Ship founders on Greymouth bar

Steamship Ngahere in trouble on the Grey River bar, at Greymouth. — Otago Witness, 20.5.1924
Steamship Ngahere in trouble on the Grey River bar, at Greymouth. — Otago Witness, 20.5.1924
The steamer Ngahere went ashore when departing over the Grey bar at 3pm to-day with a full cargo of timber and coal for Wellington.

The steamer Regulus preceded her out, and whistled to denote touching the bottom, but the tide was rising, and it was believed that there would be more water when the Ngahere sailed. It is stated that the bow touched first, then amidships, the bow swinging northwards. The south-westerly wind and the rollers pinned the ship to the North Tip-head right on the spot where the steamer Perth was lost a few years ago. The Ngahere’s crew of 23 had a trying time for over an hour while the seas were breaking across the vessel, shifting the deck cargo overboard and uncovering the hatches. By the aid of rockets, lines were got on board from the shore, and the 23 men were rescued at intervals of a few minutes, all  being landed before 5.30. The vessel settled in the sea, swinging as on a pivot amidships. She is considered to be practically a total loss. Nothing was saved by the crew.

The Ngahere is a steel screw steamer of 1090 tons, and was built by A. Rodger and Co, of Glasgow, in 1908. Her principal dimensions are length 225 feet, breadth 33ft 1in, depth 15ft 7in.

Landowner blames tenant

Before Mr H.W. Bundle SM, John Christie was charged with failing to clear noxious weeds from his property in North-East Valley. Inspector Fountain, who appeared for the department, said that there were quantities of elderberry, gorse, broom and blackberry on the place. The defendant had been warned previously, but had made no improvements. The defendant explained that he was gradually clearing the land, which had been leased to a Chinaman, who had left it in a deplorable state.  The case was adjourned for a month to enable the defendant to clear the land.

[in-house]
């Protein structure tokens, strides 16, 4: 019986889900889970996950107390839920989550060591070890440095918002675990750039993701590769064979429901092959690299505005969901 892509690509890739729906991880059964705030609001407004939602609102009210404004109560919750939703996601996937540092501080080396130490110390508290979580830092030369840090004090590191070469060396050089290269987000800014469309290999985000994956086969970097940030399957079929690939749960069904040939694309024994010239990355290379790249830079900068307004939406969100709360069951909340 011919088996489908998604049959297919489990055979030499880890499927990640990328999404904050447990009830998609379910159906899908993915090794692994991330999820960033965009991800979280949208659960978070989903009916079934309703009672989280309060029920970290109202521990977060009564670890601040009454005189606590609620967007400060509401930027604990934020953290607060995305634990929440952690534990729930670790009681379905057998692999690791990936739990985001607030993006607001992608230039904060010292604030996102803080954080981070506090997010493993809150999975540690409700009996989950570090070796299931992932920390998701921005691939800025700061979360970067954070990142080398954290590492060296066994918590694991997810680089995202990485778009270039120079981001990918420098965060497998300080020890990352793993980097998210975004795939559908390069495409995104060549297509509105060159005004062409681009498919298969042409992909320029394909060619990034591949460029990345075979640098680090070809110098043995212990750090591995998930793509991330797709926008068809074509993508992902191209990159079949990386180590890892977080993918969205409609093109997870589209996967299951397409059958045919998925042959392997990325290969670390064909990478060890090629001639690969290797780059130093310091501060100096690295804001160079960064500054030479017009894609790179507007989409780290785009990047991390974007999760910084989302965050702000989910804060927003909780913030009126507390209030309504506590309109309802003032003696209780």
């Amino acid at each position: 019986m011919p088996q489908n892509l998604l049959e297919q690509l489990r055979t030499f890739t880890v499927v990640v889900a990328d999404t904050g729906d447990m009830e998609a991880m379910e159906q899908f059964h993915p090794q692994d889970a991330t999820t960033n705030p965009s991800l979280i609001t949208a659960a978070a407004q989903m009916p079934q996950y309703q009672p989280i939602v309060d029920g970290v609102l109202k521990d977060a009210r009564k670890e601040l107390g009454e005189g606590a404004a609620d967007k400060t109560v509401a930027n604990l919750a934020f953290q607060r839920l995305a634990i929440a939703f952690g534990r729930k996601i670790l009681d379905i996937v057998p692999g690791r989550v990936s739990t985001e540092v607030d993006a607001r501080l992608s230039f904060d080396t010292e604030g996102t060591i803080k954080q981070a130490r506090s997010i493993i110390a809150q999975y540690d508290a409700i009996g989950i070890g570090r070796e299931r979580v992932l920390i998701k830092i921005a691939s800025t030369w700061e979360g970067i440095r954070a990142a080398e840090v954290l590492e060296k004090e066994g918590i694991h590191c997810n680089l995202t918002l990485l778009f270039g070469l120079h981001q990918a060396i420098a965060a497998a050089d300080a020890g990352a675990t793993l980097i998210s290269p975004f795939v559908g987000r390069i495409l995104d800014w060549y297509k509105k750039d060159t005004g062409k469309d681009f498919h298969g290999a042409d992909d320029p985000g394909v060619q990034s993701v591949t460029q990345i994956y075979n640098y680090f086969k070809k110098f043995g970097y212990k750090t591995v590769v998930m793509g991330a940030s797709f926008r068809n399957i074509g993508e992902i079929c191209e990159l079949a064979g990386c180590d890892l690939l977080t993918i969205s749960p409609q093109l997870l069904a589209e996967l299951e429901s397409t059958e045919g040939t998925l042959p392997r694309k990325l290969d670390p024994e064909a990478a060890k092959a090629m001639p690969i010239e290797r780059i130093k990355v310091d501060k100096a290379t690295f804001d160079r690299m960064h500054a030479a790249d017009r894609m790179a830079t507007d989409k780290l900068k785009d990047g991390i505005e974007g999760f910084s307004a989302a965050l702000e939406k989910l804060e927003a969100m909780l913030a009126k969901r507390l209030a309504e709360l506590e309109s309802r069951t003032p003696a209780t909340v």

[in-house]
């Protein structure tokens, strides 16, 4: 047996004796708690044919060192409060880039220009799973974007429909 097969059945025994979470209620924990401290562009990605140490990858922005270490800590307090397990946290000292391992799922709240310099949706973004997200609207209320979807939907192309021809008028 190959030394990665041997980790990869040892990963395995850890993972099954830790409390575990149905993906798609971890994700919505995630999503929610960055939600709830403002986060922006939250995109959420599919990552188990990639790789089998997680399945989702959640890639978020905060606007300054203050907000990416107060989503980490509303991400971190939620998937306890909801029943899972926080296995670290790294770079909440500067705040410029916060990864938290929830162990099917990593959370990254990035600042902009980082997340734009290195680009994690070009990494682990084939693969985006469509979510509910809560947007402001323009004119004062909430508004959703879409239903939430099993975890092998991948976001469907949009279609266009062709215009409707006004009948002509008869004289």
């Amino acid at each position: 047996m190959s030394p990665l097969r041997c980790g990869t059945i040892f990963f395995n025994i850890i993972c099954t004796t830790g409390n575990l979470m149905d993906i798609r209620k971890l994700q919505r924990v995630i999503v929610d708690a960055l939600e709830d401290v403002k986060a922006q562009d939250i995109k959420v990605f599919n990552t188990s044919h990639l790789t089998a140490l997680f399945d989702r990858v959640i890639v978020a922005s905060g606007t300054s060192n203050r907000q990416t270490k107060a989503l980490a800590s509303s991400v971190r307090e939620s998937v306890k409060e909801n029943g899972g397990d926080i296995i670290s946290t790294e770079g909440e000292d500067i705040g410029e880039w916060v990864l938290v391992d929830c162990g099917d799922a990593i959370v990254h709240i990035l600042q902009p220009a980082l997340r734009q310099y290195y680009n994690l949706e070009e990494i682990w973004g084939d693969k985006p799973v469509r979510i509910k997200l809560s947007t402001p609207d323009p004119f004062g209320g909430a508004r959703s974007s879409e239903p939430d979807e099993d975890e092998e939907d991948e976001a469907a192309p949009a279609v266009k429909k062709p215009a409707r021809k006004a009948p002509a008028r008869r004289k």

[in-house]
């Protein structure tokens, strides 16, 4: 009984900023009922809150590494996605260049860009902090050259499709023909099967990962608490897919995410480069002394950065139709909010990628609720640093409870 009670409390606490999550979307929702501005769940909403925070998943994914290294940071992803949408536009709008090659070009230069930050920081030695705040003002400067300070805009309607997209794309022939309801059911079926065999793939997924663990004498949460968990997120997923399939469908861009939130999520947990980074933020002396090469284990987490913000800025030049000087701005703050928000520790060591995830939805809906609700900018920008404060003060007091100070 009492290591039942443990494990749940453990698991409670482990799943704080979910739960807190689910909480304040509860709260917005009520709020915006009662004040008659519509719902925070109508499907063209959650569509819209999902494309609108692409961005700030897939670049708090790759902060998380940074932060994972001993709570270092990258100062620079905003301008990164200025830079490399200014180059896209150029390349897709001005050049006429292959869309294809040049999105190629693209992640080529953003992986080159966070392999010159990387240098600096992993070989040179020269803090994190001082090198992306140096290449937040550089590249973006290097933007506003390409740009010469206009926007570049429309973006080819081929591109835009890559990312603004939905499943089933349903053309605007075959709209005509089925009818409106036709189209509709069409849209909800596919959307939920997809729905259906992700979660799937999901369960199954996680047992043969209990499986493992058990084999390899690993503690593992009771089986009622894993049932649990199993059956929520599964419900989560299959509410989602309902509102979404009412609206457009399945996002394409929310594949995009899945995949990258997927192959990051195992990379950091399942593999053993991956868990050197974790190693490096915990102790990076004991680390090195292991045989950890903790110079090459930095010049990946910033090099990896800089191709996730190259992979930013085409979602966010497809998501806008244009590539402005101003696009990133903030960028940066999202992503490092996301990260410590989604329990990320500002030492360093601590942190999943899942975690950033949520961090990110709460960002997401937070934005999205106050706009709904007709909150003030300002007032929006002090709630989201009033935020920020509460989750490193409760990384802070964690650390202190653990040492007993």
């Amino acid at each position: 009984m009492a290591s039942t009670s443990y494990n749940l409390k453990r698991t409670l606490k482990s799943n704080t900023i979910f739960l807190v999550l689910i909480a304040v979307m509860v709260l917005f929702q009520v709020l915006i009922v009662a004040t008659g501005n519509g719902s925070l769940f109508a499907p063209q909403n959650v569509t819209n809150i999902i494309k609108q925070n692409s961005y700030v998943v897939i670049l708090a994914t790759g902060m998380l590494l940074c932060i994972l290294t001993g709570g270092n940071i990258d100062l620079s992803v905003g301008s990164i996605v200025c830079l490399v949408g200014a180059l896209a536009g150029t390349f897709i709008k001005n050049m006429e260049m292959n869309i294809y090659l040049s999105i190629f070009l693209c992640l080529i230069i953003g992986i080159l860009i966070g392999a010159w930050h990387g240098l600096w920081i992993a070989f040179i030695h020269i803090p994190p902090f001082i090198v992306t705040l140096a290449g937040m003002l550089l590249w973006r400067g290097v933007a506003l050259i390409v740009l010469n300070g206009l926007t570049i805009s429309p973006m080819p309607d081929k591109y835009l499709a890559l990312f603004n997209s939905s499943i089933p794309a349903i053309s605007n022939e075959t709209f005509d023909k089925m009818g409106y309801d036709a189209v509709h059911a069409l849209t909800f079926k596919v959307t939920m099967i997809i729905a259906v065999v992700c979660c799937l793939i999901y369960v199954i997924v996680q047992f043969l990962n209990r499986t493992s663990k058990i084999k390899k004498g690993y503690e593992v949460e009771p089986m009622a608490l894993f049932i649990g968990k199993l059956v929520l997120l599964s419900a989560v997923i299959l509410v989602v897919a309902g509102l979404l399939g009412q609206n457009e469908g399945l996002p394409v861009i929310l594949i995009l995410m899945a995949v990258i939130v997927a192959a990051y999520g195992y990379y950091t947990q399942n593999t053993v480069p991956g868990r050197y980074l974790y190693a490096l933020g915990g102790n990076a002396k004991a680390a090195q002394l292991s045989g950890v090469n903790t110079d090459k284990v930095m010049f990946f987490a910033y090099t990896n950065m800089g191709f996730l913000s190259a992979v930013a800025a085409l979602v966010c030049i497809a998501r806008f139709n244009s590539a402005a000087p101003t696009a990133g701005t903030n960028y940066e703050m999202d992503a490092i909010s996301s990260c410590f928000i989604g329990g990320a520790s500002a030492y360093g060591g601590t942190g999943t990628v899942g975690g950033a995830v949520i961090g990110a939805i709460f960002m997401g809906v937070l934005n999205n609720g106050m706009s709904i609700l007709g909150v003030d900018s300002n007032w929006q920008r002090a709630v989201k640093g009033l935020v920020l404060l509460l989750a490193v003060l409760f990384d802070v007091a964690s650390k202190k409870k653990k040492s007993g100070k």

Celebrating hospital work

With the object of acquainting the public with the inner workings of hospital life and the conditions under which modern nurses live, the Otago Hospital Board decided upon the observance of National Hospital Day — an anniversary which originated in America in memory of Florence Nightingale, who, apart from her great work in the Crimea, was responsible for revolutionising nursing in civil hospitals.

Yesterday afternoon about 70 high school girls were taken to the hospital by Miss Morton, and were conducted over the building by Dr Falconer, who, in a few introductory remarks, pointed out that at the present day the nursing of sick persons was viewed from a preventive aspect rather than from a curative one, and stressed the importance of home nursing for minor cases. Nursing, he added, was a basic training for other professions as well as for matrimony. The girls were shown the X-ray department, and one of the party was screened, after which several X-ray plates were interpreted to the girls. The supply of radium was also an object of interest.

The open-air balcony and the schoolrooms for the children were then inspected, and the visitors were afterwards taken to the Nurses Home, where they were entertained at afternoon tea by the nurses. A number of selections by the nurses' jazz band were much appreciated.

As an appropriate portion of the observance of National Hospital Day, a new sun room was opened at the Benevolent Institution, Caversham, yesterday afternoon. In years gone by the inmates of this institution have had little chance of enjoying what warmth was given out by a winter's sun without experiencing the cold winds, and now, through the generosity of Mrs W.T. Talboys a sun room in which, though the outdoor atmosphere may be chilly, the heat of the sun makes conditions very agreeable, has been placed at their disposal.

ODT, 13.5.1924  (Compiled by Peter Dowden)